To analyze the effectiveness of tai chi compared with aerobic exercise, and to determine whether dosage and duration influence its effects among patients with fibromyalgia, the researchers conducted a prospective, randomized, single-blind study at Tufts Medical Center. The 52-week trial included 226 adult patients with fibromyalgia.

Tai chi mind-body interventions resulted in comparable or greater improvements in pain symptoms than traditional aerobic exercise among patients with fibromyalgia, according to researchers.
Source: Shutterstock

Among the participants, 75 were randomly assigned to receive supervised aerobic exercise, conducted twice weekly for 24 weeks. The remaining 151 patients were randomly placed into one of four tai chi groups, which practiced the intervention either once or twice weekly, for either 12 or 24 weeks. The primary endpoint was a change in the revised fibromyalgia impact questionnaire scores at 24 weeks, compared with baseline. Secondary outcomes included changes in scores related to global assessment, anxiety, depression, self-efficacy, coping strategies, physical function, functional limitation, sleep and quality of life.

According to Wang and colleagues, the patients’ questionnaire scores improved in all five treatment groups. However, the improvements demonstrated in the combined tai chi groups were significantly greater than those reported among those who practiced traditional aerobic exercise, with a 5.5-point difference in fibromyalgia impact questionnaire scores between the groups (95% CI, 0.6-10.4; P = .03). In addition, tai chi produced greater benefits at 24 weeks than aerobic workout when practiced with the same intensity and duration (16.2-point difference; 95% CI, 8.7-23.6; P < .001). Patients who practiced tai chi for 24 weeks showed greater improvements than those who practiced it for 12 weeks (9.6-point difference; 95% CI, 2.6-16.6; P = .007). However, there was no significant increase in benefit for patients who received tai chi twice weekly compared with once weekly.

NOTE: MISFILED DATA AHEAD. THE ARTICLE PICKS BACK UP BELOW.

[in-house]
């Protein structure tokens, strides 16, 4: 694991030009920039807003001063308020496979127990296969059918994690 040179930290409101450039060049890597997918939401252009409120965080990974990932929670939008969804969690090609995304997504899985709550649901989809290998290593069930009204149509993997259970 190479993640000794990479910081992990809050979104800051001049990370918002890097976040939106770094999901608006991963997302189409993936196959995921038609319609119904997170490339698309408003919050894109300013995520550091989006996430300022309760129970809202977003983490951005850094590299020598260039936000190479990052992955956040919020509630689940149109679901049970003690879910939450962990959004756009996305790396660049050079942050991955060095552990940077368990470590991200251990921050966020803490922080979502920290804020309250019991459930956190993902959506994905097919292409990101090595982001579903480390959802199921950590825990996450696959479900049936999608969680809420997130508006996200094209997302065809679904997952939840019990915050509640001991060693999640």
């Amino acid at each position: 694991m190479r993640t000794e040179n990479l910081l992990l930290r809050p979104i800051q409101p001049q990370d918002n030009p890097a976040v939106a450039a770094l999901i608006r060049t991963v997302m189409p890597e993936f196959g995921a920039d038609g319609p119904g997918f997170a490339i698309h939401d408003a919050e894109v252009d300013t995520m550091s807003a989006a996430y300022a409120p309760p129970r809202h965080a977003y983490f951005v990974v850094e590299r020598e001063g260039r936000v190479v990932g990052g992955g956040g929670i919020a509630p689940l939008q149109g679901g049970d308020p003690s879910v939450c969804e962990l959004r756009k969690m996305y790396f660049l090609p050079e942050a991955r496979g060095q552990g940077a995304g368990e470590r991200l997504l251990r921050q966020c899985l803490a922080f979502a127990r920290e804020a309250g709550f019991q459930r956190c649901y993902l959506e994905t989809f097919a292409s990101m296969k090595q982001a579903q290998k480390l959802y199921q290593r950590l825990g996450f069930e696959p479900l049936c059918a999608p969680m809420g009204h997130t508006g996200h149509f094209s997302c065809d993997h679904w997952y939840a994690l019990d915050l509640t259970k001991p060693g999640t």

“Previous evidence suggested that tai chi, a multidimensional mind-body practice that integrates physical, psychosocial and behavioral elements, may be especially suited to address both chronic pain and associated psychological and somatic symptoms,” Wang said. “We also found these therapeutic benefits were consistent across a diverse group of patients regardless of who the tai chi instructor was. This suggests that the intervention can be delivered in a wide variety of settings by appropriately trained instructors.” – by Jason Laday

Disclosure: The researchers report funding from the NIH.

    Perspective
    Eileen J. Lydon

    Eileen J. Lydon

    Although aerobic exercise is recommended as part of treatment guidelines, it can be difficult for some patients with fibromyalgia to adhere to or even participate in due to pain and/or other physical or psychological limitations; therefore, it is important to study other exercise options.

    Wang and colleagues explored the effectiveness of tai chi interventions compared with aerobic exercise, and found greater improvement of fibromyalgia symptoms in the tai chi groups — benefits which increased the longer one participated. This study’s main strengths were that it was a large cohort comprised of patients with a variety of disease manifestations, and yet no adverse events were reported.

    Tai chi is a low impact activity that puts minimal stress on joints and therefore safe for many patients, especially those with injuries, which may increase adherence. Another exciting observation was the reduction in the use of analgesics among all groups; future investigations of this intervention may lead to further improved outcomes by decreasing opioid use.

    • Eileen J. Lydon, MA, RN, ANP-BC
    • Board member, Rheumatology Nurses Society Nurse practitioner New York University Hospital for Joint Diseases

    Disclosures: Lydon reports no relevant financial disclosures.